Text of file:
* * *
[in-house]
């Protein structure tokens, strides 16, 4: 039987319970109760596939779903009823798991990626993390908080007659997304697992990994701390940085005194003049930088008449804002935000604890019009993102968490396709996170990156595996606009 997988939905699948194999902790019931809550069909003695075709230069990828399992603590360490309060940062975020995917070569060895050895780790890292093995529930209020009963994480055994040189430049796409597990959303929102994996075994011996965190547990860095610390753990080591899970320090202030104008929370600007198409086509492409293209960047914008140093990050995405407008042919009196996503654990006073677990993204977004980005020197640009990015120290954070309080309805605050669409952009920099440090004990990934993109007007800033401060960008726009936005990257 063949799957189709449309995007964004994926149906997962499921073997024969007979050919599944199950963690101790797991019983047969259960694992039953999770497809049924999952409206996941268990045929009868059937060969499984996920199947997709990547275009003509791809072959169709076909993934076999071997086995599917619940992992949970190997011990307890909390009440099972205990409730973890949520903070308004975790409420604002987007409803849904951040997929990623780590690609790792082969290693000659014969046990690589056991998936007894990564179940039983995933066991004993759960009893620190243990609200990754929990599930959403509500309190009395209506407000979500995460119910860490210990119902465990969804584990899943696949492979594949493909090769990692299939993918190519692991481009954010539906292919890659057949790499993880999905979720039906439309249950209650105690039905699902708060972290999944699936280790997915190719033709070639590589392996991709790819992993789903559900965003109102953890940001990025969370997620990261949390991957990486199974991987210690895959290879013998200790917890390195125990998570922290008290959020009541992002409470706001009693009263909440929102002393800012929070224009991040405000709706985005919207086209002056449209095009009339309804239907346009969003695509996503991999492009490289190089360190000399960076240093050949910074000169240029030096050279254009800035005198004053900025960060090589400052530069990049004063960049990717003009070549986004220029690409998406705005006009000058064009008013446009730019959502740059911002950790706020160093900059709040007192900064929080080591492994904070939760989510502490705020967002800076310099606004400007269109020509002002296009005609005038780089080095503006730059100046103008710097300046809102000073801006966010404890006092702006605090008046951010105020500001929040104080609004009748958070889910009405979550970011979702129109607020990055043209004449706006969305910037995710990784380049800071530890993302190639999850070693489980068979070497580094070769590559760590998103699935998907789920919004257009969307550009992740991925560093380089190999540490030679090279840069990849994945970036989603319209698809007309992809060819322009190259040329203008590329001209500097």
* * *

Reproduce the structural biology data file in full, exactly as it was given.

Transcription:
[in-house]
């Protein structure tokens, strides 16, 4: 039987319970109760596939779903009823798991990626993390908080007659997304697992990994701390940085005194003049930088008449804002935000604890019009993102968490396709996170990156595996606009 997988939905699948194999902790019931809550069909003695075709230069990828399992603590360490309060940062975020995917070569060895050895780790890292093995529930209020009963994480055994040189430049796409597990959303929102994996075994011996965190547990860095610390753990080591899970320090202030104008929370600007198409086509492409293209960047914008140093990050995405407008042919009196996503654990006073677990993204977004980005020197640009990015120290954070309080309805605050669409952009920099440090004990990934993109007007800033401060960008726009936005990257 063949799957189709449309995007964004994926149906997962499921073997024969007979050919599944199950963690101790797991019983047969259960694992039953999770497809049924999952409206996941268990045929009868059937060969499984996920199947997709990547275009003509791809072959169709076909993934076999071997086995599917619940992992949970190997011990307890909390009440099972205990409730973890949520903070308004975790409420604002987007409803849904951040997929990623780590690609790792082969290693000659014969046990690589056991998936007894990564179940039983995933066991004993759960009893620190243990609200990754929990599930959403509500309190009395209506407000979500995460119910860490210990119902465990969804584990899943696949492979594949493909090769990692299939993918190519692991481009954010539906292919890659057949790499993880999905979720039906439309249950209650105690039905699902708060972290999944699936280790997915190719033709070639590589392996991709790819992993789903559900965003109102953890940001990025969370997620990261949390991957990486199974991987210690895959290879013998200790917890390195125990998570922290008290959020009541992002409470706001009693009263909440929102002393800012929070224009991040405000709706985005919207086209002056449209095009009339309804239907346009969003695509996503991999492009490289190089360190000399960076240093050949910074000169240029030096050279254009800035005198004053900025960060090589400052530069990049004063960049990717003009070549986004220029690409998406705005006009000058064009008013446009730019959502740059911002950790706020160093900059709040007192900064929080080591492994904070939760989510502490705020967002800076310099606004400007269109020509002002296009005609005038780089080095503006730059100046103008710097300046809102000073801006966010404890006092702006605090008046951010105020500001929040104080609004009748958070889910009405979550970011979702129109607020990055043209004449706006969305910037995710990784380049800071530890993302190639999850070693489980068979070497580094070769590559760590998103699935998907789920919004257009969307550009992740991925560093380089190999540490030679090279840069990849994945970036989603319209698809007309992809060819322009190259040329203008590329001209500097």